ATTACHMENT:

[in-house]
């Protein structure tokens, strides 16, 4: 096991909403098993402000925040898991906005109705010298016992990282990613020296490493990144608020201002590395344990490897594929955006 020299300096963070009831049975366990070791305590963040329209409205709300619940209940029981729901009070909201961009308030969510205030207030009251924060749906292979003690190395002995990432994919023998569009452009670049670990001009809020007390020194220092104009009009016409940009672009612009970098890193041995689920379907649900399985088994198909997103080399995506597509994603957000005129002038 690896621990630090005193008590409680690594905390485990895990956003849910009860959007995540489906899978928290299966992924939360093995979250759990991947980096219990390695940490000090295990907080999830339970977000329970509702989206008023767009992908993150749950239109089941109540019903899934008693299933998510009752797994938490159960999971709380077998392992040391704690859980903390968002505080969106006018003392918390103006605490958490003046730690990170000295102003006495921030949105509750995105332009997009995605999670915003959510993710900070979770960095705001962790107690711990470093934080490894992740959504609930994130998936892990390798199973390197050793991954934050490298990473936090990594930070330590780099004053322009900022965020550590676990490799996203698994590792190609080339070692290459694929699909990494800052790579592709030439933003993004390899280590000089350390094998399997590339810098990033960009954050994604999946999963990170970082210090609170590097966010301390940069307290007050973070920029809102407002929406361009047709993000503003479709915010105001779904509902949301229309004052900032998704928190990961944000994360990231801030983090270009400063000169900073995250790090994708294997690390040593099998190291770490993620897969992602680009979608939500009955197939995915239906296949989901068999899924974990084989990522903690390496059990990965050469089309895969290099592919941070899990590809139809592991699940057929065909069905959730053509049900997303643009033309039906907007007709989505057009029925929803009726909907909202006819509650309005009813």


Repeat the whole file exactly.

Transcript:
[in-house]
């Protein structure tokens, strides 16, 4: 096991909403098993402000925040898991906005109705010298016992990282990613020296490493990144608020201002590395344990490897594929955006 020299300096963070009831049975366990070791305590963040329209409205709300619940209940029981729901009070909201961009308030969510205030207030009251924060749906292979003690190395002995990432994919023998569009452009670049670990001009809020007390020194220092104009009009016409940009672009612009970098890193041995689920379907649900399985088994198909997103080399995506597509994603957000005129002038 690896621990630090005193008590409680690594905390485990895990956003849910009860959007995540489906899978928290299966992924939360093995979250759990991947980096219990390695940490000090295990907080999830339970977000329970509702989206008023767009992908993150749950239109089941109540019903899934008693299933998510009752797994938490159960999971709380077998392992040391704690859980903390968002505080969106006018003392918390103006605490958490003046730690990170000295102003006495921030949105509750995105332009997009995605999670915003959510993710900070979770960095705001962790107690711990470093934080490894992740959504609930994130998936892990390798199973390197050793991954934050490298990473936090990594930070330590780099004053322009900022965020550590676990490799996203698994590792190609080339070692290459694929699909990494800052790579592709030439933003993004390899280590000089350390094998399997590339810098990033960009954050994604999946999963990170970082210090609170590097966010301390940069307290007050973070920029809102407002929406361009047709993000503003479709915010105001779904509902949301229309004052900032998704928190990961944000994360990231801030983090270009400063000169900073995250790090994708294997690390040593099998190291770490993620897969992602680009979608939500009955197939995915239906296949989901068999899924974990084989990522903690390496059990990965050469089309895969290099592919941070899990590809139809592991699940057929065909069905959730053509049900997303643009033309039906907007007709989505057009029925929803009726909907909202006819509650309005009813």